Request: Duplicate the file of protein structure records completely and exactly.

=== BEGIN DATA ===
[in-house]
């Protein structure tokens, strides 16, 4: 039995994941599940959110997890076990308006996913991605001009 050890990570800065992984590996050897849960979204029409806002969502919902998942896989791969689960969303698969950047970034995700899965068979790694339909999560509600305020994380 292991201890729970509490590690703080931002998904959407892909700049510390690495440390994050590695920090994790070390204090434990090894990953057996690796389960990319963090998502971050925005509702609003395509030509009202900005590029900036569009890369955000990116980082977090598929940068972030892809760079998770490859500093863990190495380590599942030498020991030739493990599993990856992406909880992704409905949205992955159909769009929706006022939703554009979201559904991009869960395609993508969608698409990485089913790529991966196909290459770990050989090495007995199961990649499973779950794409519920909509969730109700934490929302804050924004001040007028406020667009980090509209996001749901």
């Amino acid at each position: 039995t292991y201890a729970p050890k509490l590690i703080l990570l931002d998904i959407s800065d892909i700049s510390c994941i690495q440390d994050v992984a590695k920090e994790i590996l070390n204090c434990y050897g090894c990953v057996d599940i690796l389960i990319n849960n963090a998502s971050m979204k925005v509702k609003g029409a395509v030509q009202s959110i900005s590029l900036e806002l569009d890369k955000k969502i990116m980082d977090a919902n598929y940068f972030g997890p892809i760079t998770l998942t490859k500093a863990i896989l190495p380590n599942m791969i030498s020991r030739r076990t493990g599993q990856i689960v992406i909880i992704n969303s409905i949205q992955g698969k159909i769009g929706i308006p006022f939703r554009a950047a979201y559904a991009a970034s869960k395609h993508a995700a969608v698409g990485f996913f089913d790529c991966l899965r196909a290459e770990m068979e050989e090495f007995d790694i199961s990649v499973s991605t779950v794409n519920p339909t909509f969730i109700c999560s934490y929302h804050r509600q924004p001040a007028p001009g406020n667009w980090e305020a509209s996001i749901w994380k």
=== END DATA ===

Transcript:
[in-house]
């Protein structure tokens, strides 16, 4: 039995994941599940959110997890076990308006996913991605001009 050890990570800065992984590996050897849960979204029409806002969502919902998942896989791969689960969303698969950047970034995700899965068979790694339909999560509600305020994380 292991201890729970509490590690703080931002998904959407892909700049510390690495440390994050590695920090994790070390204090434990090894990953057996690796389960990319963090998502971050925005509702609003395509030509009202900005590029900036569009890369955000990116980082977090598929940068972030892809760079998770490859500093863990190495380590599942030498020991030739493990599993990856992406909880992704409905949205992955159909769009929706006022939703554009979201559904991009869960395609993508969608698409990485089913790529991966196909290459770990050989090495007995199961990649499973779950794409519920909509969730109700934490929302804050924004001040007028406020667009980090509209996001749901």
């Amino acid at each position: 039995t292991y201890a729970p050890k509490l590690i703080l990570l931002d998904i959407s800065d892909i700049s510390c994941i690495q440390d994050v992984a590695k920090e994790i590996l070390n204090c434990y050897g090894c990953v057996d599940i690796l389960i990319n849960n963090a998502s971050m979204k925005v509702k609003g029409a395509v030509q009202s959110i900005s590029l900036e806002l569009d890369k955000k969502i990116m980082d977090a919902n598929y940068f972030g997890p892809i760079t998770l998942t490859k500093a863990i896989l190495p380590n599942m791969i030498s020991r030739r076990t493990g599993q990856i689960v992406i909880i992704n969303s409905i949205q992955g698969k159909i769009g929706i308006p006022f939703r554009a950047a979201y559904a991009a970034s869960k395609h993508a995700a969608v698409g990485f996913f089913d790529c991966l899965r196909a290459e770990m068979e050989e090495f007995d790694i199961s990649v499973s991605t779950v794409n519920p339909t909509f969730i109700c999560s934490y929302h804050r509600q924004p001040a007028p001009g406020n667009w980090e305020a509209s996001i749901w994380k």